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By: Pujols_Teh_Destroyer, Christopher Oliver
Feb 22 2016 1:00pm
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For people getting into the format, Pauper can seem like a strange land.  It’s a format made up entirely of common cards and primarily is played on Magic Online.  However, for those of you new to the scene, there are strategies and archetypes within Pauper that can be seen in Standard, Modern and Legacy.  Pauper has aggro decks, grindy midrange decks, true control decks, big mana decks and even a combo deck or two left. 

Like other formats, there are also defined tiers of decks, based on performance and popularity.  Often, these tiers are defined by the power and consistency of certain decks, but in today’s information age full to the brim with a cascade of deck ideas, not-so-secret tech and matchup data, we see a number of decks defined more by popularity than power. 

Personally, I define Pauper into three tiers.  Tier One decks are at the top of the metagame in both power, performance and popularity.  Tier One was defined by Esper Familiar and Cloud of Faeries-powered Delver decks prior to the most recent slate of bannings. 

Tier Two decks are similar, and they have two of the requirements, either power, performance or popularity.  Often, Tier Two decks are great metagame calls. 

Tier Three is where I put everything else.  This last place contains everything from the eight-color brew your buddy has to a deck that occasionally 5-0s a league.  These decks often have power and a strategy, but they lack the overall numbers and performance.   It should also be noted that over half of the Pauper decks you see fit into this category, because Pauper, due to its low-cost of entrance, is often a breeding pool for weird brews, strange combos and new players learning the game.

I gather most of this information on MTGGoldfish, information posted by Alex Ullman and the Pauper League 5-0 decklists WOTC publishes.  It’s mostly arbitrary, but for those coming into the format, I hope this proves to be a useful batch of information.  Please, feel free to let me know what you end up thinking and where you place certain decks on your own criteria.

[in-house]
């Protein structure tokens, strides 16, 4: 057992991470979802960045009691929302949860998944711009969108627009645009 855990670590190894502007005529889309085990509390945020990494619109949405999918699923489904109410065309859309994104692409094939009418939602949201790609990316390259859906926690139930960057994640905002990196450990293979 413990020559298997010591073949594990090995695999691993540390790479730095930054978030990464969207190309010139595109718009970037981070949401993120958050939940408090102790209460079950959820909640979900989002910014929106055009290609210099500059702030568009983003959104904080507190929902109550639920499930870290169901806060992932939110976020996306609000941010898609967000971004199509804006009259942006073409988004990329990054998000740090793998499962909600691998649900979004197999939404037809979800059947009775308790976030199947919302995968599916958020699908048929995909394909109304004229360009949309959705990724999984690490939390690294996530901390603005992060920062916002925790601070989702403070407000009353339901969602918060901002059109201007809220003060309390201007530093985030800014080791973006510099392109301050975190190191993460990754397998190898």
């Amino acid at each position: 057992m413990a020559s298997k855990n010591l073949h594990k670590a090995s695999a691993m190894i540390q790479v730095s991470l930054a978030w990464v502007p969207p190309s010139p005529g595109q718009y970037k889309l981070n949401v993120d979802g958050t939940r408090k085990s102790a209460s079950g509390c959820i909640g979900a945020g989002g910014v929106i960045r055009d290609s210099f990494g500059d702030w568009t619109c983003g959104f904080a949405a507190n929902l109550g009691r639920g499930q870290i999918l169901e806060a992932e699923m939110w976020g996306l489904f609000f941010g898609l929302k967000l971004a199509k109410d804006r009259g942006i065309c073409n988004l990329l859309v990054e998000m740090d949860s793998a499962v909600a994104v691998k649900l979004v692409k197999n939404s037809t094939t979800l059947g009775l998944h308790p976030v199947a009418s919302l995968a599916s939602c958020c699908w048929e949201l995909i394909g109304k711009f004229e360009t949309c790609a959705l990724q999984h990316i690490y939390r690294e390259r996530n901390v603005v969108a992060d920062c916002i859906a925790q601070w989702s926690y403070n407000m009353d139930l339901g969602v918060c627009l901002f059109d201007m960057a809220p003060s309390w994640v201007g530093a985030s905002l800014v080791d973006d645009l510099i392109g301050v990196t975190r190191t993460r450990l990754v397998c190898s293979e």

The Tier One Decks:

Myr EnforcerMulldrifterNinja of the Deep HoursNivix Cyclops

Affinity, Kuldotha Jeskai, Delver, Temur Tron and Izzet Blitz

The current top of the metagame is rather diverse.  Affinity and Izzet Blitz represent a couple of the few remaining viable “combo” options left in the format, with the former having access to Atog and Fling and the latter having Temur Battle Rageand a slew of instants and sorceries. 


Affinity has the option of combo-killing and opponent, but 0 and 2 mana 4/4s are also a difficult strategy to combat.  Control is often too slow to combat it, but red mages shouldn’t forget to pack Gorilla Shaman in the sideboard.  A four or five color manabase also allows Affinity a wide range of options in the sideboard, from Hydroblast and Pyroblast, to Armadillo Cloak.


Izzet Blitz is a linear, powerful strategy that has been well-represented throughout its history in Pauper.  The printing of Nivix Cyclops in Return to Ravnica coupled with the arrival of Temur Battle Rage in Fate Reforged gave the deck a shot in the arm.  The strategy is simple, but mastering the deck is not.  Correct use and sequencing of threats, Gush, Ponder and even Gitaxian Probes can spell the difference between victory and defeat. 


For those more in the midrange camp, Kuldotha Jeskai offers everything you’d ever need.  It draws a ton of cards, has great one-for-one removal and eventually buries opponents in card advantage with the potential to kill from a distance in a flurry of burn.  Kor Skyfisher and Glint Hawk keep the cards coming in concert with Ichor Wellspring and Prophetic Prism.  The deck's third color brings with it Mulldrifter and in some cases Perilous Research and Izzet Chronarch.  


Temur Tron is the big mana deck of the format, showcasing the power of early Mulldrifters and Ulamog’s Crusher, with the inevitability of Rolling Thunder and Haunted Fengraf.  What the deck sometimes lacks in consistency, it makes up for in raw power.  Assemble Tron and you can go places, usually in the win column. 

4 Delver of Secrets
1 Frostburn Weird
4 Ninja of the Deep Hours
4 Spellstutter Sprite
3 Spire Golem
4 Faerie Miscreant
20 cards

Other Spells
2 Bonesplitter
4 Counterspell
2 Daze
1 Deprive
2 Gush
1 Mutagenic Growth
1 Oona's Grace
3 Ponder
3 Preordain
4 Snap
19 cards
17 Island
17 cards

Spire Golem


Delver is your prototypical tempo strategy.  Land an early threat and protect it.  Ninja of the Deep Hours is still a fantastic card when coupled with Faerie Miscreant or Spellstutter Sprite.  Spire Golem still has four toughness and blocks almost everything.  Even with Cloud of Faeries gone, Delver is still powerful in today’s metagame, something I’m personally rather fond of. 



Tier Two Decks:

Foundry Street DenizenGurmag AnglerEvincar's JusticeGray Merchant of Asphodel

Goblins, Mono Black Control/Devotion, Dimir Teachings, Burn and UB Angler

Tier Two contains the format’s two premier red decks in Burn and Goblins, as well as the old-guard Mono Black decks, UB Control decks and aggro-control UB Angler lists.  These decks all have powerful strategies, but they often prey on each other or have poor matchups with Tier One lists.  Not to say these aren’t completely fine, as Pauper is an eternal format, and someone who has mastered their craft with one of these lists can easily perform consistently well.